12 Choosing the judges: examination of tasting-, smelling- and colour recognizing abilities
Recognizing the tastes: Sour: citric acid Bitter: caffeine Salty: NaCl Sweet: sucrose Umami: Na-glutamate Metallic: FeSO4×7H2O distilled water methods: draught method spoon-test (more exact definition of amount) drop-test (3 on the tongue – it’s the best; usually it turns to ridicule

13 Recognizing the smells:
stable smell :ammonia bitter almond smell: benzaldehide sweat smell: butyric acid Vinegar: acetic acid nail polish smell: amyl-acetate hospital smell: phenol Vanilla: vanillin butter aroma: Diacetile Anise: anetole method: put cotton-wool in a bottle, drop 0,5 cm3 of substance on it

14 Recognizing the colours
Ishikawa-test (ophthalmologic sight-test) -10 bottle dilution series of 3 basic colours (red, yellow, greenish-blue); should be put in order

15 Faults in judgments: perceptional: for example attractive packing
expectional: positive prejudice habituation: too high number of samples, with little differences contrast: too big differences between samples settle: the judge uses the middle values in judging by points tolerant approach: in case of favourite product

16 The perfect judge: has to have normal organs of senses, healthy, rested, with positive approach, curious, compliant, teachable, conscientious, capable, concentrated, calm, well-balanced, free from prejudice, critical, self-critical, reliable, disciplined, accurate, self-confident, unimpressionable, with good sense of phrasing, qualified 

17 Methods of organoleptic inspections
One test: the sample is compared with a standard sample. First step: examination of the standard sample, then this standard is removed. Second step: examination of samples (there are standard samples and samples to be examined in the sample series). The judges have to differentiate the samples from the standard samples. Advantage: the sample series can be examined however long. Disadvantage: the samples have to be compared with a vision of memory. Duo-trio test: Tetrad test: 2 kinds of samples in 4 pots signed with codes. Aim: which two are the same. Two from five test: 5 pots: sample No1 is in 2 pots, No2 in 3 pots. Pair test: there are 2 kinds of this test: Differentiation of two samples: is there a difference between A and B? (The “no difference” answer should be allowed.) Indication of the direction of the difference (Which is more intensive? Which is better?, etc.)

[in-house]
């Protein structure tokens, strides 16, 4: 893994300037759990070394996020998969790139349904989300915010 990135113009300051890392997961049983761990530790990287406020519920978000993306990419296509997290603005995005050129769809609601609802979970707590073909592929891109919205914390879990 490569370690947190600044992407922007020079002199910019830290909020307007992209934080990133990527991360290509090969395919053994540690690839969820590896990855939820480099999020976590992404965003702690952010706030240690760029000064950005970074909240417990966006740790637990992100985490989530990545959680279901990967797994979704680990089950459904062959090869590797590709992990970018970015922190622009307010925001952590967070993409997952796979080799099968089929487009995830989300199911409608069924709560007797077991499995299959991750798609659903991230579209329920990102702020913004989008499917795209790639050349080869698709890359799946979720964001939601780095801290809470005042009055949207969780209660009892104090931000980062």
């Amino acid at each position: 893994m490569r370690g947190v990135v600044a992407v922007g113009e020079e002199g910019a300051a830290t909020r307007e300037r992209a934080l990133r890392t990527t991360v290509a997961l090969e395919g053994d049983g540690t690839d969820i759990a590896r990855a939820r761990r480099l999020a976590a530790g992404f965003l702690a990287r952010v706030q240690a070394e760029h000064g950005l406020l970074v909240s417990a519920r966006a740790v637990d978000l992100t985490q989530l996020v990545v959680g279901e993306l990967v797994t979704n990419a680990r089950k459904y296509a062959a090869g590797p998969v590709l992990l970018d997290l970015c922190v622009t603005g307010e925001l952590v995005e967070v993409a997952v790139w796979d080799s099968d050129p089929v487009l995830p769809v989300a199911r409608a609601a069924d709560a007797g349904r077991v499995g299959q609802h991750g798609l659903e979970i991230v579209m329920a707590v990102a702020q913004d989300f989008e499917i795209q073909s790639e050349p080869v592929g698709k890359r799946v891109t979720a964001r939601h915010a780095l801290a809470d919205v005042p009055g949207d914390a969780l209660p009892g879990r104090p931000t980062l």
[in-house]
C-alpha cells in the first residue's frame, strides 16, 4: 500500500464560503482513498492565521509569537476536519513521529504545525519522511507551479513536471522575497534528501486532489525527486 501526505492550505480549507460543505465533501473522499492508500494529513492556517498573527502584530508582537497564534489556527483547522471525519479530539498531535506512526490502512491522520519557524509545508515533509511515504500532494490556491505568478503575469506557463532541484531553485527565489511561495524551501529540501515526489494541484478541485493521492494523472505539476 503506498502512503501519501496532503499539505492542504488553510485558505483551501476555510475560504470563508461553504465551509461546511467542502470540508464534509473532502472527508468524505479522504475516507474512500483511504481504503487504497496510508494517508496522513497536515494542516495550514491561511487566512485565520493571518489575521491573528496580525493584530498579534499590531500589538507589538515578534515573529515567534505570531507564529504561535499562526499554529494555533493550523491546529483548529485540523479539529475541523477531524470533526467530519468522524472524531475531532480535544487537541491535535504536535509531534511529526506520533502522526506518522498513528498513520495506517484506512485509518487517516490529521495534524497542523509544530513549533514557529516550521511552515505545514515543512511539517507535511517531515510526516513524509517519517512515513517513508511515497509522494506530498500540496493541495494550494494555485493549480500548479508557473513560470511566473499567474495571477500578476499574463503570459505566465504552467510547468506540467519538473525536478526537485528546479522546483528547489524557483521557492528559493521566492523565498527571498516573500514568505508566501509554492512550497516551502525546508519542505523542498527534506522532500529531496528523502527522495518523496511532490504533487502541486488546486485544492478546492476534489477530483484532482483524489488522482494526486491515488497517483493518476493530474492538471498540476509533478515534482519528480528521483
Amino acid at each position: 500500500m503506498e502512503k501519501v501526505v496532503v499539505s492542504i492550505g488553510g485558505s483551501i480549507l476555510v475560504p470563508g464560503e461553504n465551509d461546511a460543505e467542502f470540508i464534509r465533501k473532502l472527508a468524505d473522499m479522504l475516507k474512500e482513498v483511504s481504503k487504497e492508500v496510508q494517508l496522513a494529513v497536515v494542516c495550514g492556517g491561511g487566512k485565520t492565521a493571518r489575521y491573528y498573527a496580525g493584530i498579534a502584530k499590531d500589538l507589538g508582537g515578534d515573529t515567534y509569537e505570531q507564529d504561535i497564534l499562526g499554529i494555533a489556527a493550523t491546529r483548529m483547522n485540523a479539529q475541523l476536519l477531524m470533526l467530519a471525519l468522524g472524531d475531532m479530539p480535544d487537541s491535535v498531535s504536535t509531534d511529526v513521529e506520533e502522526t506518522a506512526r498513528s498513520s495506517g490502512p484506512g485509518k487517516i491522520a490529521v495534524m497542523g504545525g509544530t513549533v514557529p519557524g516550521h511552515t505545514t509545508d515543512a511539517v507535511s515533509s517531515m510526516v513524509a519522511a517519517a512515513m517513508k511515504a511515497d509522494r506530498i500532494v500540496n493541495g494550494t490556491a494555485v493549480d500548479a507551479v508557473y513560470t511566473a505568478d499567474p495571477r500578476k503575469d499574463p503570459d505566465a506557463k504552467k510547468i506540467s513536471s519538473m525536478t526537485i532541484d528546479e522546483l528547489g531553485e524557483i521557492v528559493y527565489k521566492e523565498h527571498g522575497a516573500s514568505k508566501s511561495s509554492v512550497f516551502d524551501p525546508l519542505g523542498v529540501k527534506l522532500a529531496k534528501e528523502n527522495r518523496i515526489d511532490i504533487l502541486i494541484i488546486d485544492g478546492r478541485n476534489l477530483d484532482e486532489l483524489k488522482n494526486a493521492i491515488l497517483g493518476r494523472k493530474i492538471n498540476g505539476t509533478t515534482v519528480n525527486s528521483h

18 Descriptive organoleptic inspections
The judgment should be made by an expert of the specific sample/product. The sample is compared with standards (Codex Alimentarius, International standards, etc.). There are two kinds of properties which should be examined during the comparison: positive characteristics, which should be present disqualifying characteristics, which should not be present The presence/lack of positive and disqualifying characteristics should be detailed in the result. Decision: passed, not passed.

19 Methods for quantitative analysis
Extended examination of differences: Description Scale Grading: the samples are put in order on the basis of a specific property, then a grade point is given. 3) Judging by points: a) 100 points, point subtraction scale b) 5 points, weighting scale (or 20 points scale) Every property can obtain 5 points, the different importance of the properties is weighted with factors (the factors’ sum has to be 4, so the sum of points obtained will be 20). Usually 4 properties are examined: appearance, odour, taste and substance

20 Other methods Matching together a concentration with sensation: for example: comparing a sweetener (saccharin) with different sugar-solutions. Result: which concentration of sugar-solution generated the same sweet taste perception as saccharin? Pouring method: for example: we pour clear water to concentrated sugar-solution, and we try to find the concentration which generates the same sweet taste perception as saccharin. If it’s found → we measure the sugar-solution’s concentration with refractometry → Result: “The sweetener (saccharin) is as sweet as a … concentration sugar-solution.” Consumers’ judgements: Popularity surveys Scales: scale of popularity Observing the consumers Examination of focus groups